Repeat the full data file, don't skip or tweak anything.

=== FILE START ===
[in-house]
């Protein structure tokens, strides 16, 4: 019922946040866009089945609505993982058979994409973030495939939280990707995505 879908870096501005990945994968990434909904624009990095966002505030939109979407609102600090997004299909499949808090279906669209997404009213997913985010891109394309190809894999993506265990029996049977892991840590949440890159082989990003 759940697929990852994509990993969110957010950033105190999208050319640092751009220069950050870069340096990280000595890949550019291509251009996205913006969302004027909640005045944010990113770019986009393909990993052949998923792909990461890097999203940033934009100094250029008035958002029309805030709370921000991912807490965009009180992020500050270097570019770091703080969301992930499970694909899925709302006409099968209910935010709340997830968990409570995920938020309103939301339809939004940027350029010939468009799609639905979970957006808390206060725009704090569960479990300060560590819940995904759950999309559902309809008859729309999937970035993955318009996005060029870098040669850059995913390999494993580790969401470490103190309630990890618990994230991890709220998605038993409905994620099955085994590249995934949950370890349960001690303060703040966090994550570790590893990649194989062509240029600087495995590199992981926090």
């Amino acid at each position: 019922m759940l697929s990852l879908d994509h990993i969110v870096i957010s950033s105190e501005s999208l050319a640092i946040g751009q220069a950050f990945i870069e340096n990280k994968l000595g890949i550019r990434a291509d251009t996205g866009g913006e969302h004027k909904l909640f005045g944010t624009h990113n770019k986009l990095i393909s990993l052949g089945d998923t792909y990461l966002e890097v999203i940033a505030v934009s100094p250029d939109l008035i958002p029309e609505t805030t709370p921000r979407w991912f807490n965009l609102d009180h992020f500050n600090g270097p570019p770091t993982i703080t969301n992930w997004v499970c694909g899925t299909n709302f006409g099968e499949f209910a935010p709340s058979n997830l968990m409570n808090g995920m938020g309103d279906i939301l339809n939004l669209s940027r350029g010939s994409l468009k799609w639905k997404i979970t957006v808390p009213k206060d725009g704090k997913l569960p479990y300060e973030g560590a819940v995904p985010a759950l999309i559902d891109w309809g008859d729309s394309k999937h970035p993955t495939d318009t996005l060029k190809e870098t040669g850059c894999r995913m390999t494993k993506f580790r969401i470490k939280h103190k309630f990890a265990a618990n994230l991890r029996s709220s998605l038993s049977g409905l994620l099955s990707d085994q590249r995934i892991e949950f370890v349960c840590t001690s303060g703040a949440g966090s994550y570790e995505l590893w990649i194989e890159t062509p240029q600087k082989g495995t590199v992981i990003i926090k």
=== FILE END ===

[in-house]
């Protein structure tokens, strides 16, 4: 019922946040866009089945609505993982058979994409973030495939939280990707995505 879908870096501005990945994968990434909904624009990095966002505030939109979407609102600090997004299909499949808090279906669209997404009213997913985010891109394309190809894999993506265990029996049977892991840590949440890159082989990003 759940697929990852994509990993969110957010950033105190999208050319640092751009220069950050870069340096990280000595890949550019291509251009996205913006969302004027909640005045944010990113770019986009393909990993052949998923792909990461890097999203940033934009100094250029008035958002029309805030709370921000991912807490965009009180992020500050270097570019770091703080969301992930499970694909899925709302006409099968209910935010709340997830968990409570995920938020309103939301339809939004940027350029010939468009799609639905979970957006808390206060725009704090569960479990300060560590819940995904759950999309559902309809008859729309999937970035993955318009996005060029870098040669850059995913390999494993580790969401470490103190309630990890618990994230991890709220998605038993409905994620099955085994590249995934949950370890349960001690303060703040966090994550570790590893990649194989062509240029600087495995590199992981926090």
């Amino acid at each position: 019922m759940l697929s990852l879908d994509h990993i969110v870096i957010s950033s105190e501005s999208l050319a640092i946040g751009q220069a950050f990945i870069e340096n990280k994968l000595g890949i550019r990434a291509d251009t996205g866009g913006e969302h004027k909904l909640f005045g944010t624009h990113n770019k986009l990095i393909s990993l052949g089945d998923t792909y990461l966002e890097v999203i940033a505030v934009s100094p250029d939109l008035i958002p029309e609505t805030t709370p921000r979407w991912f807490n965009l609102d009180h992020f500050n600090g270097p570019p770091t993982i703080t969301n992930w997004v499970c694909g899925t299909n709302f006409g099968e499949f209910a935010p709340s058979n997830l968990m409570n808090g995920m938020g309103d279906i939301l339809n939004l669209s940027r350029g010939s994409l468009k799609w639905k997404i979970t957006v808390p009213k206060d725009g704090k997913l569960p479990y300060e973030g560590a819940v995904p985010a759950l999309i559902d891109w309809g008859d729309s394309k999937h970035p993955t495939d318009t996005l060029k190809e870098t040669g850059c894999r995913m390999t494993k993506f580790r969401i470490k939280h103190k309630f990890a265990a618990n994230l991890r029996s709220s998605l038993s049977g409905l994620l099955s990707d085994q590249r995934i892991e949950f370890v349960c840590t001690s303060g703040a949440g966090s994550y570790e995505l590893w990649i194989e890159t062509p240029q600087k082989g495995t590199v992981i990003i926090k």